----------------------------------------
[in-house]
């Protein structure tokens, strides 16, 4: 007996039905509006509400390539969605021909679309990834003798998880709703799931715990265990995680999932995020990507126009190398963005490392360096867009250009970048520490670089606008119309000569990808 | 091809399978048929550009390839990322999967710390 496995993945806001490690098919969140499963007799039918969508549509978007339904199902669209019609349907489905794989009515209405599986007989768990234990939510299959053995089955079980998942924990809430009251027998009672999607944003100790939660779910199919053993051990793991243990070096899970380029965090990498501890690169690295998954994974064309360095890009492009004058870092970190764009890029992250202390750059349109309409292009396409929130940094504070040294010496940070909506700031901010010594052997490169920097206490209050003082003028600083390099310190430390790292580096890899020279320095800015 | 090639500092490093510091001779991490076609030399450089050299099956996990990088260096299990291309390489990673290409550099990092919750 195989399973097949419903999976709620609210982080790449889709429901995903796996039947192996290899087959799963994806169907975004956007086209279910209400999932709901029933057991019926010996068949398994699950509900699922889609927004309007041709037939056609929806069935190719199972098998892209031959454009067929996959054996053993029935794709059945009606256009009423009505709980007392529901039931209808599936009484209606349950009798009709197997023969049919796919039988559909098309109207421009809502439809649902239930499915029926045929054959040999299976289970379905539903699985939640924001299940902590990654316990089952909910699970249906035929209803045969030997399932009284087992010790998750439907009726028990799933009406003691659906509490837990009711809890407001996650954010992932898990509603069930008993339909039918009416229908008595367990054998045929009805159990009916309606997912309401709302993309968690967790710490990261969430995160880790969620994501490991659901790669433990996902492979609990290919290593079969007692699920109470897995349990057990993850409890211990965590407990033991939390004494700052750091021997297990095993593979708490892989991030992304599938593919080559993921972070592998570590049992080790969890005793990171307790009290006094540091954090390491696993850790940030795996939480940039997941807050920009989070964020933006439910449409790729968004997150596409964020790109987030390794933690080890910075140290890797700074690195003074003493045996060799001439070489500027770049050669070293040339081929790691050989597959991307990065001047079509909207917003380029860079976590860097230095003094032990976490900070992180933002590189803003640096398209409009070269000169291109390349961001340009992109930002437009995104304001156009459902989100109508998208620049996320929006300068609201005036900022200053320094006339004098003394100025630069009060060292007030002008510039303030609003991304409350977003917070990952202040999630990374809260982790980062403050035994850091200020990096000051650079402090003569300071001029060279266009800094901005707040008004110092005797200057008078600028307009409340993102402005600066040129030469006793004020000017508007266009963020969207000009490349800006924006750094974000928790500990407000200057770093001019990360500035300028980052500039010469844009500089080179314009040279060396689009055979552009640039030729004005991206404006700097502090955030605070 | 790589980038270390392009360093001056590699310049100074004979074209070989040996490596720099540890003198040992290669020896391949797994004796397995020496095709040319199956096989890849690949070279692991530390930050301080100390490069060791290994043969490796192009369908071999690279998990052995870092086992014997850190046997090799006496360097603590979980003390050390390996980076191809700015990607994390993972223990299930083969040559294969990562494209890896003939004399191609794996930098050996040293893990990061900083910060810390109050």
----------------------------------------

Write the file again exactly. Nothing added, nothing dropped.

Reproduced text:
[in-house]
């Protein structure tokens, strides 16, 4: 007996039905509006509400390539969605021909679309990834003798998880709703799931715990265990995680999932995020990507126009190398963005490392360096867009250009970048520490670089606008119309000569990808 | 091809399978048929550009390839990322999967710390 496995993945806001490690098919969140499963007799039918969508549509978007339904199902669209019609349907489905794989009515209405599986007989768990234990939510299959053995089955079980998942924990809430009251027998009672999607944003100790939660779910199919053993051990793991243990070096899970380029965090990498501890690169690295998954994974064309360095890009492009004058870092970190764009890029992250202390750059349109309409292009396409929130940094504070040294010496940070909506700031901010010594052997490169920097206490209050003082003028600083390099310190430390790292580096890899020279320095800015 | 090639500092490093510091001779991490076609030399450089050299099956996990990088260096299990291309390489990673290409550099990092919750 195989399973097949419903999976709620609210982080790449889709429901995903796996039947192996290899087959799963994806169907975004956007086209279910209400999932709901029933057991019926010996068949398994699950509900699922889609927004309007041709037939056609929806069935190719199972098998892209031959454009067929996959054996053993029935794709059945009606256009009423009505709980007392529901039931209808599936009484209606349950009798009709197997023969049919796919039988559909098309109207421009809502439809649902239930499915029926045929054959040999299976289970379905539903699985939640924001299940902590990654316990089952909910699970249906035929209803045969030997399932009284087992010790998750439907009726028990799933009406003691659906509490837990009711809890407001996650954010992932898990509603069930008993339909039918009416229908008595367990054998045929009805159990009916309606997912309401709302993309968690967790710490990261969430995160880790969620994501490991659901790669433990996902492979609990290919290593079969007692699920109470897995349990057990993850409890211990965590407990033991939390004494700052750091021997297990095993593979708490892989991030992304599938593919080559993921972070592998570590049992080790969890005793990171307790009290006094540091954090390491696993850790940030795996939480940039997941807050920009989070964020933006439910449409790729968004997150596409964020790109987030390794933690080890910075140290890797700074690195003074003493045996060799001439070489500027770049050669070293040339081929790691050989597959991307990065001047079509909207917003380029860079976590860097230095003094032990976490900070992180933002590189803003640096398209409009070269000169291109390349961001340009992109930002437009995104304001156009459902989100109508998208620049996320929006300068609201005036900022200053320094006339004098003394100025630069009060060292007030002008510039303030609003991304409350977003917070990952202040999630990374809260982790980062403050035994850091200020990096000051650079402090003569300071001029060279266009800094901005707040008004110092005797200057008078600028307009409340993102402005600066040129030469006793004020000017508007266009963020969207000009490349800006924006750094974000928790500990407000200057770093001019990360500035300028980052500039010469844009500089080179314009040279060396689009055979552009640039030729004005991206404006700097502090955030605070 | 790589980038270390392009360093001056590699310049100074004979074209070989040996490596720099540890003198040992290669020896391949797994004796397995020496095709040319199956096989890849690949070279692991530390930050301080100390490069060791290994043969490796192009369908071999690279998990052995870092086992014997850190046997090799006496360097603590979980003390050390390996980076191809700015990607994390993972223990299930083969040559294969990562494209890896003939004399191609794996930098050996040293893990990061900083910060810390109050």